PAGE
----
"Down these mean streets a man must go," Raymond Chandler famously wrote in "The Simple Art of Murder," his metaphysical how-to guide on the writing of detective stories. Whether we're talking about pulp fiction or pulp fiction's kissing cousin, film noir, those mean streets have usually been found in one of two places: among the vertical spires of New York City or the horizontal sprawl of Los Angeles. But what about Florida, with its palm trees, its white beaches, its swamps, its hurricanes, its rich retirees, its freshly laundered drug money? Is the Sunshine State not a breeding ground for lust, greed and corruption, the three main ingredients of film noir? I can think of only a few noir films set in Florida: Key Largo, Body Heat, "Miami Vice" (which was shot like a film). In the way of pulp fiction, there's Carl Hiassen's cops-and-cons novels, some Elmore Leonard (e.g., Rum Punch, which Quentin Tarantino moved to California and retitled Jackie Brown) and John D. Macdonald's Travis McGee mysteries. But that's about it. German director Volker Schlöndorff, best known for adapting European heavyweights like Günter Grass (The Tin Drum) and Heinrich Böll (The Lost Honor of Katharina Blum), must have felt like Columbus dipping his toes in the choppy waters off Florida's magnificent coastline when he signed on to Palmetto, a neo-noir starring Woody Harrelson and Elisabeth Shue. The whole state's just lying there, waiting to be taken. It's still lying there. In Body Heat, Lawrence Kasdan emphasized Florida's subtropical lushness--the hot-and-heavy air that slows down a man's reflexes. Palmetto is Body Heat without the body heat, just the perspiration. A film of sweat coats everything and everybody in the Gulf Coast town of Palmetto, where Harrelson's Harry Barber has just returned after serving two years of a four-year sentence for a crime he didn't commit. Now, he feels like the town owes him one. Enter Rhea Malroux (Shue), a dangerously curved beauty whose walk wouldn't pass a sobriety test. Rhea has cooked up a scheme to fake the kidnapping of her own stepdaughter, which should be good for a $500,000 ransom. All Harry has to do is write the ransom note and pick up the money. Ah, if only life--i.e., a life of crime--were that simple. Between Rhea, who seals her deals with more than a kiss, and Rhea's stepdaughter Odette (Chloe Sevigny), who doesn't even wait until the deal's been sealed, Harry has his hands full, so to speak. Then, in a plot twist, Palmetto's D.A. offers Harry a job handling the press reaction to the very kidnapping he just helped fake. This all might have made for a hot time in the old town tonight if Schlöndorff had a feel for either the old town or a hot time. Like so many neo-noirs, Palmetto veers into self-parody. There's a moment when Shue, holding a cigarette aloft, haughtily announces "I don't smoke" when offered a light. That's right out of Dead Men Don't Wear Plaid.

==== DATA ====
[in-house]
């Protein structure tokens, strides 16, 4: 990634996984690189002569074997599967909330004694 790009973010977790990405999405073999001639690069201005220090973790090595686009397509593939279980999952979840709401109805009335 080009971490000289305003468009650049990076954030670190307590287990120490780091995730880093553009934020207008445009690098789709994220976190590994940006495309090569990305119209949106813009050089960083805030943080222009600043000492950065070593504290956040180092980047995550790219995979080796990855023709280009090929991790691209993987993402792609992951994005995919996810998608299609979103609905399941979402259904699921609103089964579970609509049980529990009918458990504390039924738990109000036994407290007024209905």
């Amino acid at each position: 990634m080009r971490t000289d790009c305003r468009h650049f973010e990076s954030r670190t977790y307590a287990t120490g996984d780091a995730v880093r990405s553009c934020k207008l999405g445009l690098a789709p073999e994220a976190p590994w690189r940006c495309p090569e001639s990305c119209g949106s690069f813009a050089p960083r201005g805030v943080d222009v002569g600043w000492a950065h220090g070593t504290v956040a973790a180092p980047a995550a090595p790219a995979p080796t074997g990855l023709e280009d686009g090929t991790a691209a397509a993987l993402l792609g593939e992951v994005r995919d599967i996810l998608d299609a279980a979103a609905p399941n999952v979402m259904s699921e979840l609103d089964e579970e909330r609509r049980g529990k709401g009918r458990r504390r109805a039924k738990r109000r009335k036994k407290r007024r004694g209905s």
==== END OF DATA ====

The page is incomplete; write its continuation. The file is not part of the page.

Shue, so effective in Leaving Las Vegas, doesn't have the life-threatening sexuality for film noir, despite being poured in and out of her clothes. She's a femme, no doubt about that, but she's not a femme fatale. As for Harry, he's supposed to be putty in Rhea and Odette's hands, but the way Harrelson plays him he's closer to Silly Putty. What happened to this movie? Perhaps the Florida sun boiled everybody's brains.